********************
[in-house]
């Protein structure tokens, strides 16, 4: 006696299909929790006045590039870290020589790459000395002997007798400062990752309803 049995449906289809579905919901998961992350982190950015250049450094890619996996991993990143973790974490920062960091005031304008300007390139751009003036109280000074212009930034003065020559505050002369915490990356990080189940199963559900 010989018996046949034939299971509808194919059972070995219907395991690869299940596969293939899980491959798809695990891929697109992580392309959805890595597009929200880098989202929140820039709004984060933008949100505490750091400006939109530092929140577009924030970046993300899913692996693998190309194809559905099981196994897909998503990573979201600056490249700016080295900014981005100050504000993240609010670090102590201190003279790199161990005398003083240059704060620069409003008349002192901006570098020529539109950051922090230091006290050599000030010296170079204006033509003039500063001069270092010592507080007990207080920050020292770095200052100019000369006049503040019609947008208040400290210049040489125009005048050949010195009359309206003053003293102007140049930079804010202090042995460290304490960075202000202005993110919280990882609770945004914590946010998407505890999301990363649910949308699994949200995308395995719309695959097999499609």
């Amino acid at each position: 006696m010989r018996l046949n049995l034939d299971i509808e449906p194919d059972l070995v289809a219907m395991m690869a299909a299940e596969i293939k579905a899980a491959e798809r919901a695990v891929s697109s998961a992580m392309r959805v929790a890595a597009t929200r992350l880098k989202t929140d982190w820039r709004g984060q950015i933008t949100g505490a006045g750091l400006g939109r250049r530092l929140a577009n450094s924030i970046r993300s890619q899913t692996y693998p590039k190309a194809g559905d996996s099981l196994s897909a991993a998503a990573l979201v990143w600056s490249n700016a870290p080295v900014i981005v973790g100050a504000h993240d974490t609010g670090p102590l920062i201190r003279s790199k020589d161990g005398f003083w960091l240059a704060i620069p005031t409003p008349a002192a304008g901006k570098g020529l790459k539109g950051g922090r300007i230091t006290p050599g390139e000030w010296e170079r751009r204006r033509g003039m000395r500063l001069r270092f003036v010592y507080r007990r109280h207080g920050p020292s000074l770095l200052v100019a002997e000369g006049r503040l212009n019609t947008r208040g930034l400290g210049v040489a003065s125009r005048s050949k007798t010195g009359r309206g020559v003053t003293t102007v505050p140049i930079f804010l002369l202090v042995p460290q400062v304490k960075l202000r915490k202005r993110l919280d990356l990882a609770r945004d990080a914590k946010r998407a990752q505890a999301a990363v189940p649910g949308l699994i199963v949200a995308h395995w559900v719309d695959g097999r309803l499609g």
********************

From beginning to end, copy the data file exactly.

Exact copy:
[in-house]
């Protein structure tokens, strides 16, 4: 006696299909929790006045590039870290020589790459000395002997007798400062990752309803 049995449906289809579905919901998961992350982190950015250049450094890619996996991993990143973790974490920062960091005031304008300007390139751009003036109280000074212009930034003065020559505050002369915490990356990080189940199963559900 010989018996046949034939299971509808194919059972070995219907395991690869299940596969293939899980491959798809695990891929697109992580392309959805890595597009929200880098989202929140820039709004984060933008949100505490750091400006939109530092929140577009924030970046993300899913692996693998190309194809559905099981196994897909998503990573979201600056490249700016080295900014981005100050504000993240609010670090102590201190003279790199161990005398003083240059704060620069409003008349002192901006570098020529539109950051922090230091006290050599000030010296170079204006033509003039500063001069270092010592507080007990207080920050020292770095200052100019000369006049503040019609947008208040400290210049040489125009005048050949010195009359309206003053003293102007140049930079804010202090042995460290304490960075202000202005993110919280990882609770945004914590946010998407505890999301990363649910949308699994949200995308395995719309695959097999499609």
């Amino acid at each position: 006696m010989r018996l046949n049995l034939d299971i509808e449906p194919d059972l070995v289809a219907m395991m690869a299909a299940e596969i293939k579905a899980a491959e798809r919901a695990v891929s697109s998961a992580m392309r959805v929790a890595a597009t929200r992350l880098k989202t929140d982190w820039r709004g984060q950015i933008t949100g505490a006045g750091l400006g939109r250049r530092l929140a577009n450094s924030i970046r993300s890619q899913t692996y693998p590039k190309a194809g559905d996996s099981l196994s897909a991993a998503a990573l979201v990143w600056s490249n700016a870290p080295v900014i981005v973790g100050a504000h993240d974490t609010g670090p102590l920062i201190r003279s790199k020589d161990g005398f003083w960091l240059a704060i620069p005031t409003p008349a002192a304008g901006k570098g020529l790459k539109g950051g922090r300007i230091t006290p050599g390139e000030w010296e170079r751009r204006r033509g003039m000395r500063l001069r270092f003036v010592y507080r007990r109280h207080g920050p020292s000074l770095l200052v100019a002997e000369g006049r503040l212009n019609t947008r208040g930034l400290g210049v040489a003065s125009r005048s050949k007798t010195g009359r309206g020559v003053t003293t102007v505050p140049i930079f804010l002369l202090v042995p460290q400062v304490k960075l202000r915490k202005r993110l919280d990356l990882a609770r945004d990080a914590k946010r998407a990752q505890a999301a990363v189940p649910g949308l699994i199963v949200a995308h395995w559900v719309d695959g097999r309803l499609g």